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You've seen how using momentum can speed up gradient descent.

Â There's another algorithm called RMSprop,

Â which stands for root mean square prop, that can also speed up gradient descent.

Â Let's see how it works.

Â Recall our example from before, that if you implement gradient descent,

Â you can end up with huge oscillations in the vertical direction,

Â even while it's trying to make progress in the horizontal direction.

Â In order to provide intuition for this example, let's say that

Â the vertical axis is the parameter b and horizontal axis is the parameter w.

Â It could be w1 and w2 where some of the center parameters was named as b and

Â w for the sake of intuition.

Â And so, you want to slow down the learning in the b direction, or

Â in the vertical direction.

Â And speed up learning, or at least not slow it down in the horizontal direction.

Â So this is what the RMSprop algorithm does to accomplish this.

Â On iteration t, it will compute as usual the derivative dW,

Â db on the current mini-batch.

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So I was going to keep this exponentially weighted average.

Â Instead of VdW, I'm going to use the new notation SdW.

Â So SdW is equal to beta times their previous

Â value + 1- beta times dW squared.

Â Sometimes [INAUDIBLE] as dW squared.

Â So for clarity, this squaring operation is an element-wise squaring operation.

Â So what this is doing is really keeping an exponentially weighted

Â average of the squares of the derivatives.

Â And similarly, we also have Sdb equals beta Sdb + 1- beta, db squared.

Â And again, the squaring is an element-wise operation.

Â Next, RMSprop then updates the parameters as follows.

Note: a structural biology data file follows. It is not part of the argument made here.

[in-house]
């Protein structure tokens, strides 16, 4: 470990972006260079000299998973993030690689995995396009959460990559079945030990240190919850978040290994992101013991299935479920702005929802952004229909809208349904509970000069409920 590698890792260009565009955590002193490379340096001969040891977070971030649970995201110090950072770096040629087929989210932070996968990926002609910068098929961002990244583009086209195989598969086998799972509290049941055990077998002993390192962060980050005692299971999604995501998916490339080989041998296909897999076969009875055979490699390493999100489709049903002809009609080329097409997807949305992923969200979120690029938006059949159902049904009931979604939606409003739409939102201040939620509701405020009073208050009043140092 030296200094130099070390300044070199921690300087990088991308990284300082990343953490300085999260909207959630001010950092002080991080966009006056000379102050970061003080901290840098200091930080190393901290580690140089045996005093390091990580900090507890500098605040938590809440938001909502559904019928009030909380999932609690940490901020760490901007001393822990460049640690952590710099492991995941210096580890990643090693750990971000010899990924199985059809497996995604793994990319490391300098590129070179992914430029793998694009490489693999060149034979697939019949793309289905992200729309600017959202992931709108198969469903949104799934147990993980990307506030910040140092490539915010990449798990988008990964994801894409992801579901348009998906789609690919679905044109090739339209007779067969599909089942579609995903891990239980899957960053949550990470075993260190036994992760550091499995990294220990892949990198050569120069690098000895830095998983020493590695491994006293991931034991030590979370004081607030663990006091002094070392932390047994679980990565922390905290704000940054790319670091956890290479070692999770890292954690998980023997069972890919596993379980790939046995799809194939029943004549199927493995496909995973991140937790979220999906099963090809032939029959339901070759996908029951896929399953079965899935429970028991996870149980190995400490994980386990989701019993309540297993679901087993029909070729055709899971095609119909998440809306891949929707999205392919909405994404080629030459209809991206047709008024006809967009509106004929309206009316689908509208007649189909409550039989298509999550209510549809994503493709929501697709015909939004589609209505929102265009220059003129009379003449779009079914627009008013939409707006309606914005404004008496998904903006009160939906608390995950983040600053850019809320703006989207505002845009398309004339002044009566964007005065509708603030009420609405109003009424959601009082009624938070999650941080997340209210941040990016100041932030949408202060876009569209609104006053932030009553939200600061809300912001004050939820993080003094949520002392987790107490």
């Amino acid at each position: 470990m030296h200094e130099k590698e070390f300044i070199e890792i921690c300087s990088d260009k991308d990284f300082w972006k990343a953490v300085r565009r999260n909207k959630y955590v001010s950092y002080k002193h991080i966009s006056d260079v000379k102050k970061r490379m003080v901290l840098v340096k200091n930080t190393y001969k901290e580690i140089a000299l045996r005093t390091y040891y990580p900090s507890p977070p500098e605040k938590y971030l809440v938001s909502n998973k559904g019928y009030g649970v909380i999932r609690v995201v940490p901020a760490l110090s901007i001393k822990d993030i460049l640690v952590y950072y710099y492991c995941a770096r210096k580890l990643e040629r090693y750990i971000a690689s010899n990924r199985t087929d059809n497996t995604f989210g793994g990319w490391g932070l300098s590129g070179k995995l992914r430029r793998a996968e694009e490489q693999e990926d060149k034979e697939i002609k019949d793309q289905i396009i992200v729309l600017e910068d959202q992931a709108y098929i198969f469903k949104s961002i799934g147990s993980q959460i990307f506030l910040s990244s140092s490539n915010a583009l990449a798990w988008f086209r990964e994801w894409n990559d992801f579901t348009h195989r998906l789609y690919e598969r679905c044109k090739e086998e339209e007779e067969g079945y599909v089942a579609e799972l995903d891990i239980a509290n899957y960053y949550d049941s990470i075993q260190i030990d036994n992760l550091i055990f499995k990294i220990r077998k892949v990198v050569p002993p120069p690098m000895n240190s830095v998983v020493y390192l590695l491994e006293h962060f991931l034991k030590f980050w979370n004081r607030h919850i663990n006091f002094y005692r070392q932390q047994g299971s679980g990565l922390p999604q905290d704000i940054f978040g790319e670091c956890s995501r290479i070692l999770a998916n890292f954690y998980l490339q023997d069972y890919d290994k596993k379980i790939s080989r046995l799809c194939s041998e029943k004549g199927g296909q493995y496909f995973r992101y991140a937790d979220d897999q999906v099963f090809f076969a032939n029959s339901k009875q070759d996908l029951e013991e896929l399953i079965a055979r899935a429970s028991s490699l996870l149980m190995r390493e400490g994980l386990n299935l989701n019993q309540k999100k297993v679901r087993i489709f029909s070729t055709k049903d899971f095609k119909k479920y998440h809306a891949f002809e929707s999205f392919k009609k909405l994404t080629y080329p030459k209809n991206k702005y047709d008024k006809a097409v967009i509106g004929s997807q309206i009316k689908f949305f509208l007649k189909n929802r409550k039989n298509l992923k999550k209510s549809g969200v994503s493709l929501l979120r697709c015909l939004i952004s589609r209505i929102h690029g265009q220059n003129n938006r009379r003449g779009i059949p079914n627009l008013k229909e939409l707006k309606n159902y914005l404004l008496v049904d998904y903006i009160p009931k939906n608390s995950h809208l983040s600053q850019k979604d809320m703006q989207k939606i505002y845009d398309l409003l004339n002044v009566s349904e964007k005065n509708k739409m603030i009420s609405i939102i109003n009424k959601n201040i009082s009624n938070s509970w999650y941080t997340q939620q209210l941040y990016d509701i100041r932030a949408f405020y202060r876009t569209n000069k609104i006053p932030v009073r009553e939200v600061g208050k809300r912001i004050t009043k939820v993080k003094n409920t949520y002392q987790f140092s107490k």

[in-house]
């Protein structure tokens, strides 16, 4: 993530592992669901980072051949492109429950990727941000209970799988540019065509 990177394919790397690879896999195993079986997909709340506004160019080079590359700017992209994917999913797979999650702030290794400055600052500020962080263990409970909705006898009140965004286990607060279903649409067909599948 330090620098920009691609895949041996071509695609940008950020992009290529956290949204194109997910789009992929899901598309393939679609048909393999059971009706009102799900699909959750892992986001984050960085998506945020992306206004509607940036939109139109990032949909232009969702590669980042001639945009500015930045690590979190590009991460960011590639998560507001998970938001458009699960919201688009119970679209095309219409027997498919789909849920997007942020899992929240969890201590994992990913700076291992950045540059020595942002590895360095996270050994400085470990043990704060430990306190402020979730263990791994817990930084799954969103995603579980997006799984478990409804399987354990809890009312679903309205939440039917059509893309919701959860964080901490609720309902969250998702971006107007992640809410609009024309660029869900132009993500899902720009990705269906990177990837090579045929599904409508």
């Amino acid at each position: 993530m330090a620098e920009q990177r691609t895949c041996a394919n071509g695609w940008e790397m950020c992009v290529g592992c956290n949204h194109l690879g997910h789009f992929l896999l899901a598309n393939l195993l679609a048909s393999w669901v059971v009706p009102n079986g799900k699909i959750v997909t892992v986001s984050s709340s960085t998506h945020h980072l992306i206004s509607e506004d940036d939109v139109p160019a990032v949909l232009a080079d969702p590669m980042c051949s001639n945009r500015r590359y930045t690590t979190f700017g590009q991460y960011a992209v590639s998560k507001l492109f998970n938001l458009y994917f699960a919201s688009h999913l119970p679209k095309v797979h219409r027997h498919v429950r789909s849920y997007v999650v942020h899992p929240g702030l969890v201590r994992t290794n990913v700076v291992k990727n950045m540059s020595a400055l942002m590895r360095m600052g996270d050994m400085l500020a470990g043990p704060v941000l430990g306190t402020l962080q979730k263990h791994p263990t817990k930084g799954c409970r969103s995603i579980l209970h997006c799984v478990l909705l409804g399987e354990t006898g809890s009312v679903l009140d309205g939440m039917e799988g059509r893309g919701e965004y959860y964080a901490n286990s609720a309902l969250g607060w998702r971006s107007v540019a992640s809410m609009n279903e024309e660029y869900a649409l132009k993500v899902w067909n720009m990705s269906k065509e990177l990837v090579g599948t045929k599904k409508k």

Â W gets updated as W minus the learning rate, and

Â whereas previously we had alpha times dW, now it's

Â dW divided by square root of SdW.

Â And b gets updated as b minus the learning rate times,

Â instead of just the gradient, this is also divided by, now divided by Sdb.

Â 2:39

So let's gain some intuition about how this works.

Â Recall that in the horizontal direction or

Â in this example, in the W direction we want learning to go pretty fast.

Â Whereas in the vertical direction or in this example in the b direction,

Â we want to slow down all the oscillations into the vertical direction.

Â So with this terms SdW an Sdb,

Â what we're hoping is that SdW will be relatively small,

Â so that here we're dividing by relatively small number.

Â Whereas Sdb will be relatively large, so that here we're dividing yt relatively

Â large number in order to slow down the updates on a vertical dimension.

Â And indeed if you look at the derivatives, these derivatives are much

Â larger in the vertical direction than in the horizontal direction.

Â So the slope is very large in the b direction, right?

Â So with derivatives like this, this is a very large db and a relatively small dw.

Â Because the function is sloped much more steeply in the vertical direction than as

Â in the b direction, than in the w direction, than in horizontal direction.

Â And so, db squared will be relatively large.

Â So Sdb will relatively large, whereas compared to that dW will be smaller,

Â or dW squared will be smaller, and so SdW will be smaller.

Â So the net effect of this is that your up days in the vertical direction

Â are divided by a much larger number, and so that helps damp out the oscillations.